Book Club: The Invisible Kingdom

A doodle gestures to a copy of Meghan O’Rourke’s The Invisible Kingdom.

Today, we’re shining the spotlight on a book that illuminates what it’s like to live with a hard-to-diagnose disease: The Invisible Kingdom: Reimagining Chronic Illness by Meghan O’Rourke. Part memoir, part highly researched nonfiction, it’s an eye-opening read about the experiences of people on the margins of medicine: those with a so-called “invisible illness” not easily identified or treated.

For over a decade, O’Rourke dealt with intermittent but debilitating symptoms: brain fog, vertigo, fatigue, rashes, and what she calls “electric shocks” — stabbing sensations in her arms and legs. Her symptoms were wreaking havoc on her relationships, career, and sense of self. But despite the serious impact of her illness, O’Rourke struggled to find a doctor who would take her seriously. Again and again, her symptoms were dismissed or derided, and test results and appointments often left her with more questions than answers.

The Invisible Kingdom also explores how modern medicine is contending with chronic diseases and autoimmune disorders (spoiler alert: not all that well), both of which have a lot of overlap with hard-to-diagnose conditions. We ❤️ that the author draws attention to what’s working against those with invisible illness — among other barriers to proper care, she names social determinants of health, gender bias, harmful “problem patient” stereotypes, an inefficient health care system, lack of understanding of autoimmunity, and physician burnout.

While O’Rourke eventually received diagnoses and treatments that helped, she writes that she’s never fully free from her symptoms. Health and illness are often framed as mutually exclusive states — someone is either well or unwell. But O’Rourke explains that for her and many others, the options just aren’t so clear cut. Instead, they “live in a gray area between health and disease for years … between feeling well and being symptomatic.”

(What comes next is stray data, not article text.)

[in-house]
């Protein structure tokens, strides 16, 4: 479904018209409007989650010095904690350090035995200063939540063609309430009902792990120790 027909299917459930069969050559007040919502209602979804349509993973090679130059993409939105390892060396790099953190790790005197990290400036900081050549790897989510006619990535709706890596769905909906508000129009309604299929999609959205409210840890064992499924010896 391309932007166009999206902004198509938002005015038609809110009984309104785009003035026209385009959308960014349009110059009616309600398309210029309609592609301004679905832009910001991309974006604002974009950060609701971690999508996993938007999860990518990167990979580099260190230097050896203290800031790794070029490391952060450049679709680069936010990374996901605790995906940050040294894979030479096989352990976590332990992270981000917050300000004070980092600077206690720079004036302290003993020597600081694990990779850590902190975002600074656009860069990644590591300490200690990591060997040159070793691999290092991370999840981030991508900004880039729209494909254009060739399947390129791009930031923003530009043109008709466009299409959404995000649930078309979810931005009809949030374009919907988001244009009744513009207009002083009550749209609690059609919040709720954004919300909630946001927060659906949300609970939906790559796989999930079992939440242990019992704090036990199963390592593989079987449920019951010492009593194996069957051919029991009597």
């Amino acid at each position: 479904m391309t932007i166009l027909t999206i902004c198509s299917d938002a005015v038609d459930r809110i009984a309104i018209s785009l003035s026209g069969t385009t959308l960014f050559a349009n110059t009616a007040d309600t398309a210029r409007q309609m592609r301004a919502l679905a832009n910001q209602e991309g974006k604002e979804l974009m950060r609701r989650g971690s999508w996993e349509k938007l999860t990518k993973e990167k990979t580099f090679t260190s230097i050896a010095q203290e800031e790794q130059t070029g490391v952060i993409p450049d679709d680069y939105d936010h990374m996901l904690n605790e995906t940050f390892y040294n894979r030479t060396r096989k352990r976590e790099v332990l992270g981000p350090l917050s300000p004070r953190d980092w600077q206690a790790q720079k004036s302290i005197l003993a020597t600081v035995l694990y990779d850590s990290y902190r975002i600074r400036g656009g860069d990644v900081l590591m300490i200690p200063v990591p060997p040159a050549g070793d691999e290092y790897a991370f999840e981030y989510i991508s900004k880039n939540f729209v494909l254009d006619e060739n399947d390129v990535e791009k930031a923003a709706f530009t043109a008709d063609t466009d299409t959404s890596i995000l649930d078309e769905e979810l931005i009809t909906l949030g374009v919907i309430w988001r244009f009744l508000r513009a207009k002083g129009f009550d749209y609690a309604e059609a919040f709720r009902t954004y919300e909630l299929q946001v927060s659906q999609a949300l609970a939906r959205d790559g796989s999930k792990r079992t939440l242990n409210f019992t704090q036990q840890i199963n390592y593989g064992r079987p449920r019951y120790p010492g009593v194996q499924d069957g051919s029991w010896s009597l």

There are so many important health comm takeaways from this book that we couldn’t possibly include them all. So, dear readers, here are 3:

  1. Empathy is key. Of the countless doctors that O’Rourke saw, only a handful treated her with respect or took her symptoms seriously — especially after the first rounds of tests failed to identify the problem. Unsurprisingly, it’s the doctors who were willing to connect with and listen to O’Rourke that were finally able to offer some relief. Empathy, empathy, empathy!
  2. Illness is isolating. O’Rourke emphasized how lonely her illness made her feel: “One of the hardest things about being ill with a poorly understood disease is that most people find what you’re going through incomprehensible — if they even believe you are going through it.” As health communicators, we can acknowledge that isolation, as well as offer guidance on how to get social support and reminders that patients deserve doctors who take their concerns seriously.
  3. It’s okay (and critical!) to acknowledge what we don’t know. The Invisible Kingdom reminds us that there’s still plenty of uncertainty in medicine — particularly related to concepts like autoimmunity. And if there’s one thing we learned from the last few years, when it comes to health comm, it’s that acknowledging what we don’t know is always best.

The bottom line: Check out The Invisible Kingdom for the story of one woman’s experience with invisible illness — plus powerful health comm lessons about empathy, isolation, and uncertainty.

Tweet about it: Check out @CommunicateHlth’s latest pick for the We ❤️ Health Literacy Book Club, The Invisible Kingdom by @meghanor. Part memoir, part nonfiction, this powerful read has powerful lessons for #HealthComm professionals:


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